Meesseman shaved the U.S. lead to a single point with two free throws, but Stewart found her mark from beyond the arc on an assist from Bird to make it 52-48 for the Americans. Meesseman quickly responded to shave the margin back to two. Both Griner and Tina Charles missed bunnies deep in the key, and Charles picked up her third foul in the scrum for the loose ball, with neither team able to change the scoreboard over the next minute and a half.

Meesseman tied things up once again, 52-52, near the midway point, but Griner immediately knocked in a turnaround jumper on an assist from Jewell Loyd to put the U.S. back on top, 54-52, with 5:10 on the clock. Over the next three minutes, the Americans would hold Belgium scoreless from the field, while mounting a 17-3 run, with most of the American points also coming at the penalty stripe until Loyd drained a trey with an assist from Bird at the 2:12 mark, midway through the U.S. spurt.

In the final minute and change of the quarter, with the U.S. run still under way, Griner dished off to Stewart who knocked down a jumper and Donne picked off a bad pass from Vanloo, Stewart took it in for a layup, on a feed from Loyd.

Carpreaux finally stopped the hemorrhaging for Belgium, sinking a hook shot with 34 seconds to go in the period. By that point, much of the damage had been done, as the score stood at 69-57 in favor of the United States. Stewart responded with a jumper, on an assist from Griner. In the final three seconds, Loyd picked off a bad pass by Carpreaux, and when Vanloo fouled Loyd a second later, dropped in a pair from the charity stripe to give the United States a 73-57 lead heading into the final frame.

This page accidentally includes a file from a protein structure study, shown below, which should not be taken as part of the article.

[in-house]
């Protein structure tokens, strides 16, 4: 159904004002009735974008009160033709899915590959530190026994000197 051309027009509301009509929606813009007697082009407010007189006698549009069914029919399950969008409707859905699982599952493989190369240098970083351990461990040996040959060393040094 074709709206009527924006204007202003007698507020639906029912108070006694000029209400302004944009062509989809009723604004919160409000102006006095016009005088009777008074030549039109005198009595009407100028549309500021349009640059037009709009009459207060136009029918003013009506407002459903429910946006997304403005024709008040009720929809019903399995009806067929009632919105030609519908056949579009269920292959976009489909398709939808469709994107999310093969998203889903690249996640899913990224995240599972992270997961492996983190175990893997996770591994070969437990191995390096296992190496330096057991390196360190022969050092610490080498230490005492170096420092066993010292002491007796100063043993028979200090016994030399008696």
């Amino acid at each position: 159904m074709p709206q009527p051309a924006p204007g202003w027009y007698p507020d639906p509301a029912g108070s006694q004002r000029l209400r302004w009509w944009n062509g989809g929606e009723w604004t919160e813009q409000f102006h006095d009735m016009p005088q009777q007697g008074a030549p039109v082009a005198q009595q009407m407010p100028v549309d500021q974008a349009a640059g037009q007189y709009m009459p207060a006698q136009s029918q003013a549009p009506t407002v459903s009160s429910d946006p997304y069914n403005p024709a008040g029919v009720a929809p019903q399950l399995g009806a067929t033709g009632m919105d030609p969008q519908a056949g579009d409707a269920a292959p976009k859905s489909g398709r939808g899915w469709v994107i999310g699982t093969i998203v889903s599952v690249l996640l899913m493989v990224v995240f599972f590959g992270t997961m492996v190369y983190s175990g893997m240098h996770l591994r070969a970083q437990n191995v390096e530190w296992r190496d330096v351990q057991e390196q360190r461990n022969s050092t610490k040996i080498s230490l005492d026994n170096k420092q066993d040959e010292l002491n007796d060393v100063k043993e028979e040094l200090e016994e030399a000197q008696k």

“I think we were really pushing it in transition,” Stewart said of the Americans’ third-quarter explosion. “We knew that without depth, [Belgium was] going to get tired.”

USA head coach Dawn Staley agreed that depth made the difference. “I thought we were challenged by a really good Belgian team that didn’t want to go away,” she said after the game. “I think that they played an incredible game on both sides of the ball. I just thought our depth really allowed us to open the game up over a 40-minute period…. Our challenge was to keep them in front and to try to put a lot of points on the board, because defensively, they truly gave us a run for our money.”

A minute into the final quarter, Delle Donne took an assist from Loyd to knock down a long two, but Mestdagh answered with a trey at the other end of the floor. Mestdagh blocked a Tina Charles jumper, but Charles grabbed her own miss and put it back for two points more. Delaere knocked down another trey for Belgium, and Charles responded with a fade-away jumper. Meesseman dropped in a layup, but there would be no Belgian rally, as Taurasi converted a conventional three-point play, and Charles took a dish from Loyd and put up a turnaround jumper to stretch the U.S. lead to 19, 84-65 with 6:31 remaining.

Carpreaux laid one in at the opposite end, but then Bird got into the action, draining a triple on an assist from Stewart to give Team USA a 20-point lead (87-67), its largest of the night, with nearly six minutes to go.

Meesseman knocked down a jumper, followed by two more from Linskens, to shave the deficit to 14 just inside the halfway mark. Though the American shooters were held silent from the floor for the next two minutes, Stewart dropped in two free throws, and Griner stretched the U.S. lead back to 18, with a put-back of her own miss, making the score 89-73, USA, with a little more than four minutes left to play.

Jana Raman responded with a layup a little less than a minute later, but Stewart answered with another put-back.

Staley emptied her bench as time ticked down to two-and-a-half minutes, with the United States atop a 93-75 lead. Both sides were largely silent over the remaining minutes, though the Belgians managed to shave two points of the margin on an Allemand layup in final seconds to set the final score at 93-77, United States.